This panel reinitiates proposals for humanistic approaches to language learning that links language acquisition with the teaching of critical thinking skills that are at the heart of a liberal arts undergraduate education in the United States. In the context of national conversations about racial and economic injustice, social polarization, and xenophobia, foreign language programs can “transform language classrooms into spaces of higher-order thinking and learning, even at the introductory level of instruction” (Barnes-Karol and Broner). At a time in which the ramifications of COVID-19 have meant college and university budget cuts and a tenuous future for some foreign language programs, it is urgent for us to consider anew Katopodis and Davidson’s invitation: “taking our mission seriously and delivering on our promises.” That means articulating to ourselves, our students and their parents, as well as to university administrators how language learning and cultural knowledge are preparing “our students to be empowered to think and to act critically in the contingent, precarious, overwhelming world we have bequeathed to them.”
This panel thus engages with the role that foreign language programs can play in creating a space for critical thought in an environment shaped by national crises. The panelists move beyond language teaching that is transactional and that treats culture superficially because that approach can inhibit critical reflection and the development of the intellectual skills at the heart of liberal arts education.
Panel participants will show how content-based language instruction grounded in post-communicative methodologies can use the target language in responding to the social, political, and economic needs of the present historical moment.
The panel will consist of four fifteen-minute presentations, leaving fifteen minutes for discussion at the end.
In “Language, Power, and Context in Content-Based Instruction,” Bilbao Terreros draws from Pegrum and Kramsch’s notion of the Third Place/Space, addressing the need to move away from purely communicative, transactional approaches to language in order to make spaces for critical thought in which students undertake the role of conversation facilitators and negotiators of meaning. These positions, in turn, will foster their autonomy to create intercultural connections and to self-assert within a given context. He will show how exploiting the symbiotic relationship between content-based language instruction and critical thought in the classroom allows students to recognize that language is a discursive-ideological phenomenon: a dynamic entity in constant dialogical relation with its context and one that exists and functions within the realms of power, authority and political action.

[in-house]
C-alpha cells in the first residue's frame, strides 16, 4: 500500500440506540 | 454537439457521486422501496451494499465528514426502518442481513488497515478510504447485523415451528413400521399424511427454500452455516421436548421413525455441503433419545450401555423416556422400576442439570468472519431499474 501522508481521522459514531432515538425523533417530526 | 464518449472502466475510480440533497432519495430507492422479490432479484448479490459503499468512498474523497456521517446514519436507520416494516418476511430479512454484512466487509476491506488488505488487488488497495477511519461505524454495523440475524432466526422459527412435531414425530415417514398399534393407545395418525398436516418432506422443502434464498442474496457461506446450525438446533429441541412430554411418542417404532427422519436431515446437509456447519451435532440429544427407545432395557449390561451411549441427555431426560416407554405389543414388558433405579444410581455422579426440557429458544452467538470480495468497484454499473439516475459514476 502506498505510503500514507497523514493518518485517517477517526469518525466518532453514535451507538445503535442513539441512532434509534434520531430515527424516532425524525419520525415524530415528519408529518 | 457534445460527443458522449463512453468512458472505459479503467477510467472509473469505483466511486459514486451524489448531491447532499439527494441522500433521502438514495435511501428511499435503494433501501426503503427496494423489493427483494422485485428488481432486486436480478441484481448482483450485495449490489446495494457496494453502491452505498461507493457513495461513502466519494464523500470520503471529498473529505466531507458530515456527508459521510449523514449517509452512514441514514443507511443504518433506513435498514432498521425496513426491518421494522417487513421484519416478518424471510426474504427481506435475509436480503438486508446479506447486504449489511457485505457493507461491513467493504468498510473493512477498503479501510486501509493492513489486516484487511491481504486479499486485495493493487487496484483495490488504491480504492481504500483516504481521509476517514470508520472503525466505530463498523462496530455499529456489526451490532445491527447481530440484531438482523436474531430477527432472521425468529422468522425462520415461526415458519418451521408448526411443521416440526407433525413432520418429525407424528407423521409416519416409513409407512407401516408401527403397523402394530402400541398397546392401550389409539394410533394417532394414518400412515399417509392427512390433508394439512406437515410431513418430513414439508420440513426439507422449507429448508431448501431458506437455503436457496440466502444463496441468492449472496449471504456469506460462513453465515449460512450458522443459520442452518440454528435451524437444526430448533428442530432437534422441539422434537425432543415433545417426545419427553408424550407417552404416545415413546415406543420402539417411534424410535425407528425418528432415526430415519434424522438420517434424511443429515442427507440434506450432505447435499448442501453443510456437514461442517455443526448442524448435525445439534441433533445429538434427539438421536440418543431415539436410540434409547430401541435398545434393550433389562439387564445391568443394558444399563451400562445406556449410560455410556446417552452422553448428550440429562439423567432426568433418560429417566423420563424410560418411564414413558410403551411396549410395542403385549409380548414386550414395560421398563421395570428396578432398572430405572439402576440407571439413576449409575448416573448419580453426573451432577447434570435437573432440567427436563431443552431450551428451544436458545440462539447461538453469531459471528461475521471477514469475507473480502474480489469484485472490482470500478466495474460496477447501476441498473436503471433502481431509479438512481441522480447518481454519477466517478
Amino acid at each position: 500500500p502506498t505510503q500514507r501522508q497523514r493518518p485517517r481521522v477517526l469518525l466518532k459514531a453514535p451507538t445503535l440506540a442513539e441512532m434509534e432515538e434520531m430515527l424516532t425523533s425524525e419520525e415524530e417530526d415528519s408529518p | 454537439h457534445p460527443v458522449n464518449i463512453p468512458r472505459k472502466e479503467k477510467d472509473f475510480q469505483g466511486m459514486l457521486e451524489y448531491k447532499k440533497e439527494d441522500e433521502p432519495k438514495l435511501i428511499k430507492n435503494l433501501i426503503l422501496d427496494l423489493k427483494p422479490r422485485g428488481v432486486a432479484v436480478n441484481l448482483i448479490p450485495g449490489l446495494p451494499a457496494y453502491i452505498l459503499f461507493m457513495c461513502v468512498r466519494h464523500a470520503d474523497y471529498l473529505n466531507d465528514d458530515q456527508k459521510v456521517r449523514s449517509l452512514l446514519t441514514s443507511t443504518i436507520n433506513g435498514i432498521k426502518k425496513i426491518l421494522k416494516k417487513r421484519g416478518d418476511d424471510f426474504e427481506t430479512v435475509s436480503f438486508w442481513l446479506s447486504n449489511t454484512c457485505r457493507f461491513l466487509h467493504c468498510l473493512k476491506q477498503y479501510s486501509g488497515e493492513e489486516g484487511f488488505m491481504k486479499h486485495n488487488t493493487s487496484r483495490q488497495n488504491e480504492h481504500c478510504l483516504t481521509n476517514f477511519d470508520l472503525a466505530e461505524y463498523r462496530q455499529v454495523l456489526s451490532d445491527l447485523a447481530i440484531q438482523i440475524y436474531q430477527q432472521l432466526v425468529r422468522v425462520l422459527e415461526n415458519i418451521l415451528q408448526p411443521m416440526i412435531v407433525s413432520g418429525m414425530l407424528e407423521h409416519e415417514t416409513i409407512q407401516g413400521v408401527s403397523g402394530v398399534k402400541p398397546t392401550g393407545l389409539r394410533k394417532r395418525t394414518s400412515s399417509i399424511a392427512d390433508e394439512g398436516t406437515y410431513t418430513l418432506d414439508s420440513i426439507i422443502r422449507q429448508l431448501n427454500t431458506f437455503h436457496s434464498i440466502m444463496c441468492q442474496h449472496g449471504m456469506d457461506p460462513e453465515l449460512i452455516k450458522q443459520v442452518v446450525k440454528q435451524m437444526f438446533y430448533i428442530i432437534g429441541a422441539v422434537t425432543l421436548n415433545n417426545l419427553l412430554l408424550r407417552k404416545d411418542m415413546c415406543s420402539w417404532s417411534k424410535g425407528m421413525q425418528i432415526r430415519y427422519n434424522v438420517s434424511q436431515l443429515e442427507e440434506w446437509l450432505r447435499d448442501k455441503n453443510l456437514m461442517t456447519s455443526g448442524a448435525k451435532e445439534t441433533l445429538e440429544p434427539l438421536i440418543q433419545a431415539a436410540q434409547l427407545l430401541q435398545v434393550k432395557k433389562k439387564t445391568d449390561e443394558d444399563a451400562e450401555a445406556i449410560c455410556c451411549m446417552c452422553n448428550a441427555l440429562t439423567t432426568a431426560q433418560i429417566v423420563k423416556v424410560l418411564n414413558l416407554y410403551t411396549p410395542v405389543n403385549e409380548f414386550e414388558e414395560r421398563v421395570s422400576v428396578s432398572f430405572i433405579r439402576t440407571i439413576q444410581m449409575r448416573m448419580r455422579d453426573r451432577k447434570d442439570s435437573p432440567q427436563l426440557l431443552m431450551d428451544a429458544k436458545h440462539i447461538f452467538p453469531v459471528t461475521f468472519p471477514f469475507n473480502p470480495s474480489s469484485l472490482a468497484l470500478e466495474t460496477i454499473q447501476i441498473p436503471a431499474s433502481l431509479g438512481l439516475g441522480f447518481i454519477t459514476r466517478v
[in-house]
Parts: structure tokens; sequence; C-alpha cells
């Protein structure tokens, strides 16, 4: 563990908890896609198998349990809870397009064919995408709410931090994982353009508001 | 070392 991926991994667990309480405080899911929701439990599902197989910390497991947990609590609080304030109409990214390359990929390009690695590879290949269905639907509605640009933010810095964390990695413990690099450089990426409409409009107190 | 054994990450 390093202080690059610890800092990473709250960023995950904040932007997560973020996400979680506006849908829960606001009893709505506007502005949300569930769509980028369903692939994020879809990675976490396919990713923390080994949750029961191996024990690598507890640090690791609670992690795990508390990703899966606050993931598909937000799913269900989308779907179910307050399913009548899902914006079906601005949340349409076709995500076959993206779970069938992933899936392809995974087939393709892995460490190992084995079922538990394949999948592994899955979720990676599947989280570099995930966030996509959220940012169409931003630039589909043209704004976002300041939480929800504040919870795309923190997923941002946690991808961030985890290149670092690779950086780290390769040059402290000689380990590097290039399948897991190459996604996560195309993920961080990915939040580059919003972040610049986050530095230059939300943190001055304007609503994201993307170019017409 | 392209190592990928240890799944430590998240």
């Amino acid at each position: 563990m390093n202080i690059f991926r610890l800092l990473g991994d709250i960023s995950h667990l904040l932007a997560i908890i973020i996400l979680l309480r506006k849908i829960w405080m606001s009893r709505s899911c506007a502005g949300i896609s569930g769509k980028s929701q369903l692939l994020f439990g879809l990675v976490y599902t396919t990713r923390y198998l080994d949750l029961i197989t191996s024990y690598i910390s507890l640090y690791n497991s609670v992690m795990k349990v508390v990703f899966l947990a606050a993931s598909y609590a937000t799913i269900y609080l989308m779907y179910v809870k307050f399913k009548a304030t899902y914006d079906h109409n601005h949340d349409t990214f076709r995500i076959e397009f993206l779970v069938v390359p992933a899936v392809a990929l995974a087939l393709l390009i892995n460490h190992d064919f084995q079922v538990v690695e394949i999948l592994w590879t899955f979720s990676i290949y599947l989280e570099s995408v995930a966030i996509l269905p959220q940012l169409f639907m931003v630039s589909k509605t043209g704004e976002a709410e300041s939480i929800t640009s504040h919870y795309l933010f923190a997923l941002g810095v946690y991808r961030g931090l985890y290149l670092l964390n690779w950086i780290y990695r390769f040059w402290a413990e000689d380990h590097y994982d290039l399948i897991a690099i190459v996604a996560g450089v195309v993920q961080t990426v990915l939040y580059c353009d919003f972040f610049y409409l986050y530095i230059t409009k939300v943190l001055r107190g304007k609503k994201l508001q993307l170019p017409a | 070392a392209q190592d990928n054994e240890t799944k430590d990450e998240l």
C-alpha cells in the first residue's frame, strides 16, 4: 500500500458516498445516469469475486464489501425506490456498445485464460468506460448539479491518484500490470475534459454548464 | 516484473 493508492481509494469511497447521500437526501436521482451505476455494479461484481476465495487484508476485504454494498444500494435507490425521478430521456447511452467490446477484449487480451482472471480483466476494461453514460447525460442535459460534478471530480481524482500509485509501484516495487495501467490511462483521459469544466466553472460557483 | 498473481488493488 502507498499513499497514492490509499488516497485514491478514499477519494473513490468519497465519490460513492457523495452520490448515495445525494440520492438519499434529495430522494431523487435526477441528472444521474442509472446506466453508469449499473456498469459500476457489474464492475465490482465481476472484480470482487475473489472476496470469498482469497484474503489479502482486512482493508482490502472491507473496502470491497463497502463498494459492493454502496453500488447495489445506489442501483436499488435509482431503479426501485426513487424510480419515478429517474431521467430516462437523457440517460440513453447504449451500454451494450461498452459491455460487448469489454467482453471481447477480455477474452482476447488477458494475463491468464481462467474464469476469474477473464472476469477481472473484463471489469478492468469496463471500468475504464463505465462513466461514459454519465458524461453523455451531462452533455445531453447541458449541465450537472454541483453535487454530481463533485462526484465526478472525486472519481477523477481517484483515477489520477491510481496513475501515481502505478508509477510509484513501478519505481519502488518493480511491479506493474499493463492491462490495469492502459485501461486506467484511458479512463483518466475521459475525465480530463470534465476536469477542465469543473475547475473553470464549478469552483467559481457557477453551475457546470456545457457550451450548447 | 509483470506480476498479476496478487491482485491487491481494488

In her presentation, “Sustainability in the Italian Classroom: Between Relevance and Acquisition,”Trebaiocchi discusses ways to raise cultural awareness and engage both beginning level- and upper level-students in critical linguistic exchanges through environmental, cultural, economic, and social issues of sustainability in the Italian classroom. Providing practical examples from lesson presentations, assessments, class discussions, she shows how addressing timely issues can attract and empower students in the foreign classroom while providing the occasion for meaningful and effective language acquisition. She presents a current ongoing project of re-designing the syllabus of Italian 30 (a fourth-semester upper-level course) entirely around sustainability topics, relevant both for the Italian discourse and on a global scale.
Heeding to Cope and Kalintzis’ call for a broader understanding of literacy, in her presentation, “Visual Arts and the Foreign Language Classroom,” Yeret discusses the pedagogic potential of visual texts for advancing cultural awareness and language learning in a presentation that draws on cognitive research and visual art. Her presentation showcases assignments and classroom activities that are meant to enhance students’ visual literacy skills and critical thinking skills.
In her presentation, “Multilingualism in the Spanish-Language Classroom,” Gómez approaches the topic of the panel by engaging directly with the 2022 MLA Presidential Theme (the importance of contemporary multilingualism). She applies the New London Group’s theories of multiliteracy, drawing primarily from Norman Faircough’s observation about the relationship between discursive change and social and cultural change. This allows her to argue that texts by contemporary Indigenous writers can serve as a gateway for advanced learners of the Spanish language to think critically about linguistic hierarchies and linguistic resistance in the region. She demonstrates that these writings are not merely celebratory of linguistic diversity, but rather a means to create a space for readers to examine critical concepts in Latin American thought, to wit: power, hybridity, colonialism, transculturation, nation, and testimonio.
Barnes-Karol, Gwendolyn and Maggie A. Broner. “Engaging Students in Critical Thinking in and through a Foreign Language: It Can Be Done!” Profession.
Katopodis, Christina and Cathy N. Davidson. “Changing Our Classrooms to Prepare Students for a Challenging World.” Profession, Fall 2019.